One of the most sought after toys for any creative child growing up was a barrel of Legos. Those colorful bricks were the pathways to new toys, new worlds, and new fantasies. One day you’re building a spaceship with alien creatures, the next day you’re building a castle from the medieval past. The ideas are limitless!
We visited Lego's main store at New York’s Rockefeller Center and discovered familiar New York sites re-created by expert Lego builders. One popular trip many tourists take while in New York is riding the Circle Line ferry and touring around the island of Manhattan. Above is a recreation of the ferry and its riders. Another popular ride is the horse-drawn carriages that offer a romantic and leisurely tour of Central Park.
For those who have inner architects screaming to get out and be heard, Lego offers sets that re-create landmark architectural buildings. They include Falling Water and the Guggenheim Museum, both designed by Frank Lloyd Wright. But you don’t have to be limited to these known buildings, you can let your imagination run wild and design your own masterpiece, using Lego Brick Buckets that contain generic bricks of all sizes and shapes. There’s even a tall brick tower at their store containing bricks segregated by color if you’re determined to choose a specific type of brick.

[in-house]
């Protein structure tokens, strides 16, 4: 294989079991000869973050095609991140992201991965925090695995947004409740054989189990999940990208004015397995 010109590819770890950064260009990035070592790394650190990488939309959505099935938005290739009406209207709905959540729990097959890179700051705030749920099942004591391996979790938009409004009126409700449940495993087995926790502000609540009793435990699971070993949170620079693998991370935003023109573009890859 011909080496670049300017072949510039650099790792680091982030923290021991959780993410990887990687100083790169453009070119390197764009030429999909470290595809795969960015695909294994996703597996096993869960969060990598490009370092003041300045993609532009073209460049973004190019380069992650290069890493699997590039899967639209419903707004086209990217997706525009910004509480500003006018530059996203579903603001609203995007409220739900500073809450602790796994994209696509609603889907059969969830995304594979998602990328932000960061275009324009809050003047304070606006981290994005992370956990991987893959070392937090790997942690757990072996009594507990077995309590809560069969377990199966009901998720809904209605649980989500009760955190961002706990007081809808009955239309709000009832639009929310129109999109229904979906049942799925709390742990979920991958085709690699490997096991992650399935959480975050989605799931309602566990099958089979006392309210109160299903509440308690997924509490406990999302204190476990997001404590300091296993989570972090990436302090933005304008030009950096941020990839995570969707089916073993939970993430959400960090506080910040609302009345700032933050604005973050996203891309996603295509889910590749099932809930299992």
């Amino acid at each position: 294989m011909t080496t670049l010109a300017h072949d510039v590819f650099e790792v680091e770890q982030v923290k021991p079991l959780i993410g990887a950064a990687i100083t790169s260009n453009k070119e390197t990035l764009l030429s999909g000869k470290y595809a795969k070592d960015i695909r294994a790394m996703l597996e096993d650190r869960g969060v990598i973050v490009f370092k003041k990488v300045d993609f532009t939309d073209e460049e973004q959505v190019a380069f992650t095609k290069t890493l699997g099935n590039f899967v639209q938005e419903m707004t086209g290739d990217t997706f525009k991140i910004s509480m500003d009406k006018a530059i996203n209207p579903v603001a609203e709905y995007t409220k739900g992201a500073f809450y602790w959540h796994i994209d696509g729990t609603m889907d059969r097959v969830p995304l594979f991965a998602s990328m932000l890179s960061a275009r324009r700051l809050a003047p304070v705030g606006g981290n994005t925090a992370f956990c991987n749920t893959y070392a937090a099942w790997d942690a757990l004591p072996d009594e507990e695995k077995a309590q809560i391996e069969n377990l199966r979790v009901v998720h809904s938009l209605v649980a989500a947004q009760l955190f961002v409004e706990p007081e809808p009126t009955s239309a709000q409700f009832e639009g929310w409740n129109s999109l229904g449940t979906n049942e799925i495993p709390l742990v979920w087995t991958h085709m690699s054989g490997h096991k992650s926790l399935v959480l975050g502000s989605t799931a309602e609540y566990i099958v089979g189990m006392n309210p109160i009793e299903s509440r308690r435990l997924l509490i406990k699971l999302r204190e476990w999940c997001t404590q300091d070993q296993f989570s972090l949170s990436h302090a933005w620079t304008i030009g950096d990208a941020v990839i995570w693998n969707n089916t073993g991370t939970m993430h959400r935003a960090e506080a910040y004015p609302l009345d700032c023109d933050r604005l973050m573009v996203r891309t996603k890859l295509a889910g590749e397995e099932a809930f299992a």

Some more examples of famous structures built by enterprising Lego fans, include the iconic modernist house, Villa Savoye, designed by Le Corbusier (see below), and St. Basil's Cathedral in Moscow, Russia (topmost photo). For the more romantic builders, there's also a recreation of a Venetian palazzo, complete with gondola! You can travel around the world and enjoy different cultures just by building its landmarks brick by brick.
Lego provides endless hours of amusement for both child and adult, but more importantly, they offer a method of expression for your creative impulse. You can be just designing your personal dream house, but you could also be designing the next mega-star destination attraction!